In the very next scene, we see Santangelo mopping futilely at a yellow stain on the floor of the basement office, when drunk hump Mahone grumbles unhelpfully, “Hey, you missed a spot!” “Why don’t you fucking do it?” Santangelo asks. “Seniority,” Mahone replies. Like the Judge’s robe, Mahone’s seniority spares him from the need to look at the details.
This echoed admonition draws attention to an incomplete job. It is a warning about what happens when people fail to pay attention to the details. Where the Barksdale investigation is concerned, getting good personnel may be important, but so is the acquisition of usable information.
Thank god for Kima and Bubbs.
While the bosses worry about suction, Kima leads Herc and Carver, the herd of elephants, onto the roof across from the terrace to play the hat game with Bubbles, her faithful CI. This ingenious techniques uses a secret visual language that enables Kima to watch and gather information from afar while Bubbles snitches right in front of his targets.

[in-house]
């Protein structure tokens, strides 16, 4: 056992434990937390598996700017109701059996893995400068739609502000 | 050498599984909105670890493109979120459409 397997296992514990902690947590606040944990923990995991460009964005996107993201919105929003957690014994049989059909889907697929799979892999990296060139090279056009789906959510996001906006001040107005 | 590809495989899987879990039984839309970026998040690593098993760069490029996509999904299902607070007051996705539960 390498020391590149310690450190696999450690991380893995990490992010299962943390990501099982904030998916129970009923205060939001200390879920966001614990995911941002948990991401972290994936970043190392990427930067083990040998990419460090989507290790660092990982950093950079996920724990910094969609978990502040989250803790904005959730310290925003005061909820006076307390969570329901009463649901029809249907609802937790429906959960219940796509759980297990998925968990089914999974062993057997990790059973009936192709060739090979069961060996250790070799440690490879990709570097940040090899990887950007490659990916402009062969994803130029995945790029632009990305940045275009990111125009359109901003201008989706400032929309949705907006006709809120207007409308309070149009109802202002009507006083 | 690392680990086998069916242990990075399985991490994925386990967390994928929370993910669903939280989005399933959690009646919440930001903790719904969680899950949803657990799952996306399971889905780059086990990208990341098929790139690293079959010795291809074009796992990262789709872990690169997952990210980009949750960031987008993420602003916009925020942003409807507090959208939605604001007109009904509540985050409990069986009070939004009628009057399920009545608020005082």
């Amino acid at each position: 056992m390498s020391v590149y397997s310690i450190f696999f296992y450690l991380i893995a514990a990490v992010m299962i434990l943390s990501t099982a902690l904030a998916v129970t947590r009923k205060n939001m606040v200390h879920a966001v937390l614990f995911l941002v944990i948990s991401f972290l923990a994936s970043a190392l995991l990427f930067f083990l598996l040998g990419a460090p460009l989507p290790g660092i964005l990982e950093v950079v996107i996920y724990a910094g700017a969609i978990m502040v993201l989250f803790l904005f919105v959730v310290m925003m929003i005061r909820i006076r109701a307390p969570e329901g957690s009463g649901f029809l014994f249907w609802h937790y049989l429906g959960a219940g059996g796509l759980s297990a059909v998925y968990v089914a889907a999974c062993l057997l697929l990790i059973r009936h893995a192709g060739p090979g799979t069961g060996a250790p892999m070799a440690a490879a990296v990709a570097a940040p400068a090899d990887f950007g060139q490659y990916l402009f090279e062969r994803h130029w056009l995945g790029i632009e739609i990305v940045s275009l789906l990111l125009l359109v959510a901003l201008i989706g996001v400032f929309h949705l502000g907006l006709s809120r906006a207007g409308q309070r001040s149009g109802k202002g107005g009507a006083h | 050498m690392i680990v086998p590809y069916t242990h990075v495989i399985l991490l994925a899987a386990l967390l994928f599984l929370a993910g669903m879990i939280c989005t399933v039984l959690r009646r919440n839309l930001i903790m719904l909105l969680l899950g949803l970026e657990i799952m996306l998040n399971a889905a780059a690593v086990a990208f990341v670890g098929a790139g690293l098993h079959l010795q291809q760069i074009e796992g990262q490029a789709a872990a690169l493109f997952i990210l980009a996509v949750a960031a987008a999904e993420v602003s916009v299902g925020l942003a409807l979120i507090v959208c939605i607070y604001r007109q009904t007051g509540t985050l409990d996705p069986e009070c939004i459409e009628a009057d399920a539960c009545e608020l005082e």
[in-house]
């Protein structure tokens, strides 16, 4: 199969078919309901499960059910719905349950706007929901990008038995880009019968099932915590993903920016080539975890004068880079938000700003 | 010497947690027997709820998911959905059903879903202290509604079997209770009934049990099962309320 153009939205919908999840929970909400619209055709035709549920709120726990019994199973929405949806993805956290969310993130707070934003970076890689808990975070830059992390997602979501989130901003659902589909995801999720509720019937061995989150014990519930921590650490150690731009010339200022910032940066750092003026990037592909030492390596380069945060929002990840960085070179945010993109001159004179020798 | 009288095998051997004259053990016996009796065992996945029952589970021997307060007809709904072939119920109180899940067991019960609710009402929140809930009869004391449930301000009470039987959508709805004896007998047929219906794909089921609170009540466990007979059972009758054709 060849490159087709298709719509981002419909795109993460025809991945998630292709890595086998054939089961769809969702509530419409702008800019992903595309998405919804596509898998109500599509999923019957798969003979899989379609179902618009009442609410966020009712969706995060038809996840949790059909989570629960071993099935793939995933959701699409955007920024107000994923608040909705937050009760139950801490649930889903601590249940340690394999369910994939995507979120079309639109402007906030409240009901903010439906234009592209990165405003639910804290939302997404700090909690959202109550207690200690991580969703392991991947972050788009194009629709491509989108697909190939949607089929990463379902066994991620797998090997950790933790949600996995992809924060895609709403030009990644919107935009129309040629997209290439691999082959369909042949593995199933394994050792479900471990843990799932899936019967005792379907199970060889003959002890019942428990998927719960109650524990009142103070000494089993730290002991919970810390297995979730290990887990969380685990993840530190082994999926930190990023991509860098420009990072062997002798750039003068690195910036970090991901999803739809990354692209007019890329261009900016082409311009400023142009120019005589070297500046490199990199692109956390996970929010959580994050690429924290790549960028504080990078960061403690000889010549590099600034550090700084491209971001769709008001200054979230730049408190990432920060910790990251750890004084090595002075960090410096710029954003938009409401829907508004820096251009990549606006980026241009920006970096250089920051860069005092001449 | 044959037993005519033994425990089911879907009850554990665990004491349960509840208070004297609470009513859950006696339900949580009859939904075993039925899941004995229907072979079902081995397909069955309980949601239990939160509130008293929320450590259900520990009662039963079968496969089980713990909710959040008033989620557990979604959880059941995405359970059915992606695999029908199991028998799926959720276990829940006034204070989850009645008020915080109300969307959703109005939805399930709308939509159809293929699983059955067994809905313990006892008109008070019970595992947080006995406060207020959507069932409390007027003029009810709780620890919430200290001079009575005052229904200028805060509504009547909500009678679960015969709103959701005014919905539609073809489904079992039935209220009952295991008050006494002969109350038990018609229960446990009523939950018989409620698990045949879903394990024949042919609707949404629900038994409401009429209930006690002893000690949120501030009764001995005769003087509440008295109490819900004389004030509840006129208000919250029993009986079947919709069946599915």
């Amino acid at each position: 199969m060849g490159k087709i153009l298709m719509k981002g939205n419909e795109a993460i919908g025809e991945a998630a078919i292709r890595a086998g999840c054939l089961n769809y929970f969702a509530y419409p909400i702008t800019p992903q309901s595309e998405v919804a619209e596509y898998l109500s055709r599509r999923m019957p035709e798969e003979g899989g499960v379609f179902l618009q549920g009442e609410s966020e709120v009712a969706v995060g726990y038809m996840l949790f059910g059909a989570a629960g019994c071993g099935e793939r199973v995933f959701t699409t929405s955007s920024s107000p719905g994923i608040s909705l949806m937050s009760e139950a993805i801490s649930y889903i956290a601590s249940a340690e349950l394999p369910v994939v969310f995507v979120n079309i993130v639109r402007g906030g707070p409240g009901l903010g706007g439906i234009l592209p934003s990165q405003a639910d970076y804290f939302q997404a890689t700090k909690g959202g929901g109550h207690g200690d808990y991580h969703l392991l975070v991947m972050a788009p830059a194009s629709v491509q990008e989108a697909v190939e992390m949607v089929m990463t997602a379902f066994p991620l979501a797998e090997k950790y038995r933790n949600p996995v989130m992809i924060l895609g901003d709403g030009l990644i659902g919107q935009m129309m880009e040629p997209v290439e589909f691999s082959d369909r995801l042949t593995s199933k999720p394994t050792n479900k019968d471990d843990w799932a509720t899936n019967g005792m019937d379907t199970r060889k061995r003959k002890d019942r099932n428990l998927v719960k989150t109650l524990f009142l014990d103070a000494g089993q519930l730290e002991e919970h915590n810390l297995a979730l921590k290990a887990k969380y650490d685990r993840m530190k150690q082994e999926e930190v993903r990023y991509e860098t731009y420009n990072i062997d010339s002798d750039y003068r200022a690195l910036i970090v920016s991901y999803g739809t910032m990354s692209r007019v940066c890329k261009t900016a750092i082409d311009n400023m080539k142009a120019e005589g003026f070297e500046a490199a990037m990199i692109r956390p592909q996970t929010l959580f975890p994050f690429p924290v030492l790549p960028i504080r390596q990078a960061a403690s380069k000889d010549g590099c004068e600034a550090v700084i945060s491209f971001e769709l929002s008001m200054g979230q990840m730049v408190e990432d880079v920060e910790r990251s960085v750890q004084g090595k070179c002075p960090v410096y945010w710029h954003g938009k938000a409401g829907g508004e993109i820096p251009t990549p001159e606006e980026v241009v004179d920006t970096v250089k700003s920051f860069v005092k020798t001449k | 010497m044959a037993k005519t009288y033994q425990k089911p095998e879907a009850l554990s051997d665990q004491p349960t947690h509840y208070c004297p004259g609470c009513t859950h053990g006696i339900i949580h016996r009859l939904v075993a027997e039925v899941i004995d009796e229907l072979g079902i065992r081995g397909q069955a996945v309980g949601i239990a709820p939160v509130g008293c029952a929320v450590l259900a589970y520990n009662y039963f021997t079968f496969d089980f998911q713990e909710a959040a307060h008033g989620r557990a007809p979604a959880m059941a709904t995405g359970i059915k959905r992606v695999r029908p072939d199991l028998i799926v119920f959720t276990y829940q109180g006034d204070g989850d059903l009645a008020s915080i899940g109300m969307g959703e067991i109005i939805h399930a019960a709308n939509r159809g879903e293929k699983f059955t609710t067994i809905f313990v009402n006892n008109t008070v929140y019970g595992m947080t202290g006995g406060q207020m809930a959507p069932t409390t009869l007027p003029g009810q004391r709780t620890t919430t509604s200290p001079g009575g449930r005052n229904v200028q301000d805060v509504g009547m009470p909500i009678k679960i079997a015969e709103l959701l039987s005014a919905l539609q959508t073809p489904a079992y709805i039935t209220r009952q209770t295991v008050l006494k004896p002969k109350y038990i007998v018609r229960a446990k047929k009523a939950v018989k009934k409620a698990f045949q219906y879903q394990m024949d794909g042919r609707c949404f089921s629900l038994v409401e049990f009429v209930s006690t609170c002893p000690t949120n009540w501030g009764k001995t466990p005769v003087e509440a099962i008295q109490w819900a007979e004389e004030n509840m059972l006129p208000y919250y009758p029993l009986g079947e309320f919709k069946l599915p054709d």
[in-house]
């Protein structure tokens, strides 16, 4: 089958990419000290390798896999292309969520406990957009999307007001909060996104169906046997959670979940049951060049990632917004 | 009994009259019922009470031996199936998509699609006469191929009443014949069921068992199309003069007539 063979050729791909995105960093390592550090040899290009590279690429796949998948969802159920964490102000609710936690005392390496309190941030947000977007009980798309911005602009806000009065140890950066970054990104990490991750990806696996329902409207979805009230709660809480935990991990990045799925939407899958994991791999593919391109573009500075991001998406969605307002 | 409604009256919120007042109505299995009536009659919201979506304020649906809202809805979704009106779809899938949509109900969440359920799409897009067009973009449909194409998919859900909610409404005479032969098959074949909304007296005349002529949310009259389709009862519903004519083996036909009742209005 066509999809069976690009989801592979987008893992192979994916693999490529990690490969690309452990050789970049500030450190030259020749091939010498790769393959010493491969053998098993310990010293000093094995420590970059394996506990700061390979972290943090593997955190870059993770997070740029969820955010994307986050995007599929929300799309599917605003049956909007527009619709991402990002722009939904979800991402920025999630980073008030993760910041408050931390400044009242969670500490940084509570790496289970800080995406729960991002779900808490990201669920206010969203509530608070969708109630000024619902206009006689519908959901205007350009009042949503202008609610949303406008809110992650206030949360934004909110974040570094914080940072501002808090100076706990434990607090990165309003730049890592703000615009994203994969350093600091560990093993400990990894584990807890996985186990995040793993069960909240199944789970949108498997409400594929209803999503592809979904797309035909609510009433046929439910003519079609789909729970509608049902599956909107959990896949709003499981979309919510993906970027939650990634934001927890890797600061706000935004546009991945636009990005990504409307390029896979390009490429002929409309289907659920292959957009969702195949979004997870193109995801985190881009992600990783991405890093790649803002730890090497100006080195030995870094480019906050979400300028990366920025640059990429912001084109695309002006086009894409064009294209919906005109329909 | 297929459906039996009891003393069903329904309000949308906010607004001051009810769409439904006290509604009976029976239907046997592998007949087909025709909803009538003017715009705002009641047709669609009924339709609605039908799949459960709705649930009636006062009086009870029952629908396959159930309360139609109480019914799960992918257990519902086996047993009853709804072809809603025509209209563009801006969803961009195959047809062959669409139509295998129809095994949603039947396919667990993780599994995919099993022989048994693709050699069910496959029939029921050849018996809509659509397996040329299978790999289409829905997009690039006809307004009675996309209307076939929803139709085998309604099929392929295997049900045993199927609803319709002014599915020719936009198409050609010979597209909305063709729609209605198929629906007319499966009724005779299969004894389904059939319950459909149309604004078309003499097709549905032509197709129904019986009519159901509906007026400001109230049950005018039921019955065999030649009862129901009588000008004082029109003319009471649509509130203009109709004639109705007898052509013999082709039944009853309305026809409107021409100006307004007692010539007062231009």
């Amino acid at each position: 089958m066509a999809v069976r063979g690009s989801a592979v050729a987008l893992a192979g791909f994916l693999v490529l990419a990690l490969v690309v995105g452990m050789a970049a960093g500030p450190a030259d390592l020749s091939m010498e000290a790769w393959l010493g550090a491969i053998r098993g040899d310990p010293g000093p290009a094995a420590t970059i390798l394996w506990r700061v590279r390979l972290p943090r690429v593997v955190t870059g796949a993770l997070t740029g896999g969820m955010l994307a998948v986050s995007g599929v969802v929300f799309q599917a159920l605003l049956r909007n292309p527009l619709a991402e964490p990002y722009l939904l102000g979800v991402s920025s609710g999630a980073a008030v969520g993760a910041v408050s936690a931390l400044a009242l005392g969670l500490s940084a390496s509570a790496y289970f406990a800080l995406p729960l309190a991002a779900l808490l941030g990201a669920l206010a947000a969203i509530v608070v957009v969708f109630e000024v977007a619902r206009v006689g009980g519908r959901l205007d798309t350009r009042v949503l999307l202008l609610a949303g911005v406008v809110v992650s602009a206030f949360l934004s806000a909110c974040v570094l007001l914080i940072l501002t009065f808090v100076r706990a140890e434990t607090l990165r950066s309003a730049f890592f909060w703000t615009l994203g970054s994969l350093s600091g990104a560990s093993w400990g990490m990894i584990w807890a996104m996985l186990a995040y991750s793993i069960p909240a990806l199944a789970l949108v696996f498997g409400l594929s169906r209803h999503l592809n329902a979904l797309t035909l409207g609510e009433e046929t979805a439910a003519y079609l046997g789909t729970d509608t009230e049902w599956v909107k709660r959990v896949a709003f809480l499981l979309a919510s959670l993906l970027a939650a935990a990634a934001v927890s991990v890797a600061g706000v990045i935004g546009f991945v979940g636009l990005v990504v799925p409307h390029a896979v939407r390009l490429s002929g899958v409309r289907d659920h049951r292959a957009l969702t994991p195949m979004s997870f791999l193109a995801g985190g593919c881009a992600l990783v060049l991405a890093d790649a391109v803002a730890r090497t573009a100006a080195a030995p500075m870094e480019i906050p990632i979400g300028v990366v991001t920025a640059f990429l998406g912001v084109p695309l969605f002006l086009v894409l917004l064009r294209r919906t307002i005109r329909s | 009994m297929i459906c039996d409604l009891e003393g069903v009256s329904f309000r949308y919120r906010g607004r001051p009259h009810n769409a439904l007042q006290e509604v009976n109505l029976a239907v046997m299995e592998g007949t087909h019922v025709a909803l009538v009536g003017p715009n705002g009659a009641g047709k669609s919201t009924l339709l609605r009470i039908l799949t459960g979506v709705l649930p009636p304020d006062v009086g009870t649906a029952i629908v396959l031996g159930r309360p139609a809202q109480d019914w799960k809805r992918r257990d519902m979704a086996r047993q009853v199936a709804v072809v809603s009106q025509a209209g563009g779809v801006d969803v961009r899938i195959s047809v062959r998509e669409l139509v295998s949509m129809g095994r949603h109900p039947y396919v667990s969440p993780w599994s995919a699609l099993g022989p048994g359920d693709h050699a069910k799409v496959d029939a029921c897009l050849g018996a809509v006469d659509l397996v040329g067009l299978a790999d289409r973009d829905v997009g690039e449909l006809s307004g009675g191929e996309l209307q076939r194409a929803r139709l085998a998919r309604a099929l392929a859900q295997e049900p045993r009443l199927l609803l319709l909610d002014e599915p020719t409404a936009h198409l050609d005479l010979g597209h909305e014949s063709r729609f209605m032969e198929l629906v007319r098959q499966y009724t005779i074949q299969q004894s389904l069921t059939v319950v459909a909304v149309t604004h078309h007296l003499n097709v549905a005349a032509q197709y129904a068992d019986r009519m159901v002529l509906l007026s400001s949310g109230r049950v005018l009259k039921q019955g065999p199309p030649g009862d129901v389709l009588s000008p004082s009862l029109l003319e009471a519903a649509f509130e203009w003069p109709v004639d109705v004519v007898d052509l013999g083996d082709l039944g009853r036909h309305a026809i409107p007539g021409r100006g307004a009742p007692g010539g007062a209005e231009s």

They are beginning to harvest the first scraps of information, the details that will be necessary if they want to eventually work up the ladder and put a charge on Avon. In order to do this, they will first need to identify some of the rungs that lead up to Stringer and Avon, who are safely perched at the top. For the first time, as Kima snaps pictures that are clear and unclear, in focus and out (all while actively ignoring Carver’s prying questions about her sexuality), the Detail lays eyes on such high-level players as Wee-Bey, Stinkum, and Little Man. More importantly, they capture the images, preserving them for later use.